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The FAA wants to know what you really think about the size of airplane seats

This week, the agency hopes to start the 90-day public comment period on the minimum seat dimensions necessary for airline passenger safety.

BANGOR, Maine — The Federal Aviation Administration will soon be accepting feedback from the public to help it establish a minimum standard for seat size.  

Half of all passengers can not fit in today’s economy seats, according to flyersrights.org President Paul Hudson.

"The seats, over the past 40 years, have shrunk," Hudson told NEWS CENTER Maine. "The pitch or the leg room has gone from 35 inches down to as little as 28 inches. The width of the seat has also shrunk from about an average of 18 and a half inches down to a 16- or 17-inch width on many airlines."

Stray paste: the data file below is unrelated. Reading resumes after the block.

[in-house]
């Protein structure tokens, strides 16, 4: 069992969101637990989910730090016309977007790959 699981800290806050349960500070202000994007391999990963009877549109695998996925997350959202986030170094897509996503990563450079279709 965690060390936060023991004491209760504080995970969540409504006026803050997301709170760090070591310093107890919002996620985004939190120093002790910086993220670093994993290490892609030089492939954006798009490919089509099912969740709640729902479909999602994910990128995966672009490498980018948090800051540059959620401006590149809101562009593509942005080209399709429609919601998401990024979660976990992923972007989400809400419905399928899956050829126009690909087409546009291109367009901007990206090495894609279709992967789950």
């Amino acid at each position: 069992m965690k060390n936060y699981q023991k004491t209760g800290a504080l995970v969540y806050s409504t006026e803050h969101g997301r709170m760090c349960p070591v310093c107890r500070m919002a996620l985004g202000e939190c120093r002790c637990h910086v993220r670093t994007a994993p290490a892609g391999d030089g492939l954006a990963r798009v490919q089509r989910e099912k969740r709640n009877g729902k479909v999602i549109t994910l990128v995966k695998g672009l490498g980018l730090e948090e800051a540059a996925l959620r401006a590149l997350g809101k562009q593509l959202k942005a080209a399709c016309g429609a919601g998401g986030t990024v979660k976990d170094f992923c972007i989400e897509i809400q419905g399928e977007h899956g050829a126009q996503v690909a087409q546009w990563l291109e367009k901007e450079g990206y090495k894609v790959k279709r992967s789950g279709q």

Hudson said his group has urged the government to address the issue of shrinking airline seats in the past. He said it's a matter of public health. 

"In 2021, we had about 857,000 cases of deep-vein thrombosis and about 100 fatalities, according to the CDC," Hudson explained as a result of passengers in cramped seating on planes for long periods of time. "This is something we think really needs to be addressed in the new seat standard."

Back in 2018, Congress ordered the FAA to establish minimum dimensions for airplane seats within a year, but the agency has yet to comply. 

This week the FAA is expected to take a step toward creating a new seat size regulation by kicking off a 90-day public comment period. 

The new fact-finding mission is driven not by comfort but safety as airlines need to meet a 90-second standard to evacuate a plane.  

Once the public comment period begins, anyone who wants to can submit their feedback at www.regulations.gov.

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